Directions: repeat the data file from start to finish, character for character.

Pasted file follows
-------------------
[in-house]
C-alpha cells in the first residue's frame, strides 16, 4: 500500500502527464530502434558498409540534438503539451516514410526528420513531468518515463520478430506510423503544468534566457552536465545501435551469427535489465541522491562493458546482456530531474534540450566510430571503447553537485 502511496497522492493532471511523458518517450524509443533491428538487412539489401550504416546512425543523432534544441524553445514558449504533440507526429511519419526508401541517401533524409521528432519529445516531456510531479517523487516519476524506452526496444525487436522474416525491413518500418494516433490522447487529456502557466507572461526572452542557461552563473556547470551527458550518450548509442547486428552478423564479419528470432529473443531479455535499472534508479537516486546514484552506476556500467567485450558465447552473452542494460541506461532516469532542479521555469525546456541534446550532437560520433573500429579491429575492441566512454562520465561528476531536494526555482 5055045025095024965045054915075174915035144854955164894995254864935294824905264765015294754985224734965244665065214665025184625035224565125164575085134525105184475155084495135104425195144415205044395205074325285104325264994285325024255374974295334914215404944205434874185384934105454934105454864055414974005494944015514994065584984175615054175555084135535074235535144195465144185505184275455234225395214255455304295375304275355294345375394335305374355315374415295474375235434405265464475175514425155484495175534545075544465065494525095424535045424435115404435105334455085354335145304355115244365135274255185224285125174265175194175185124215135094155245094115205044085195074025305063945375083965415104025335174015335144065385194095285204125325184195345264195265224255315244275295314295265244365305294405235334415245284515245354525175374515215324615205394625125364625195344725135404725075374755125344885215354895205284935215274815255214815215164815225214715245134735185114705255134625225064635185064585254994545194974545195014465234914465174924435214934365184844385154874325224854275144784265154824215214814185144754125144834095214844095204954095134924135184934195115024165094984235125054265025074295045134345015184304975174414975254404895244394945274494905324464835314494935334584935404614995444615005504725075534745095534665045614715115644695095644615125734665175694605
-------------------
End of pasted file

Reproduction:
[in-house]
C-alpha cells in the first residue's frame, strides 16, 4: 500500500502527464530502434558498409540534438503539451516514410526528420513531468518515463520478430506510423503544468534566457552536465545501435551469427535489465541522491562493458546482456530531474534540450566510430571503447553537485 502511496497522492493532471511523458518517450524509443533491428538487412539489401550504416546512425543523432534544441524553445514558449504533440507526429511519419526508401541517401533524409521528432519529445516531456510531479517523487516519476524506452526496444525487436522474416525491413518500418494516433490522447487529456502557466507572461526572452542557461552563473556547470551527458550518450548509442547486428552478423564479419528470432529473443531479455535499472534508479537516486546514484552506476556500467567485450558465447552473452542494460541506461532516469532542479521555469525546456541534446550532437560520433573500429579491429575492441566512454562520465561528476531536494526555482 5055045025095024965045054915075174915035144854955164894995254864935294824905264765015294754985224734965244665065214665025184625035224565125164575085134525105184475155084495135104425195144415205044395205074325285104325264994285325024255374974295334914215404944205434874185384934105454934105454864055414974005494944015514994065584984175615054175555084135535074235535144195465144185505184275455234225395214255455304295375304275355294345375394335305374355315374415295474375235434405265464475175514425155484495175534545075544465065494525095424535045424435115404435105334455085354335145304355115244365135274255185224285125174265175194175185124215135094155245094115205044085195074025305063945375083965415104025335174015335144065385194095285204125325184195345264195265224255315244275295314295265244365305294405235334415245284515245354525175374515215324615205394625125364625195344725135404725075374755125344885215354895205284935215274815255214815215164815225214715245134735185114705255134625225064635185064585254994545194974545195014465234914465174924435214934365184844385154874325224854275144784265154824215214814185144754125144834095214844095204954095134924135184934195115024165094984235125054265025074295045134345015184304975174414975254404895244394945274494905324464835314494935334584935404614995444615005504725075534745095534665045614715115644695095644615125734665175694605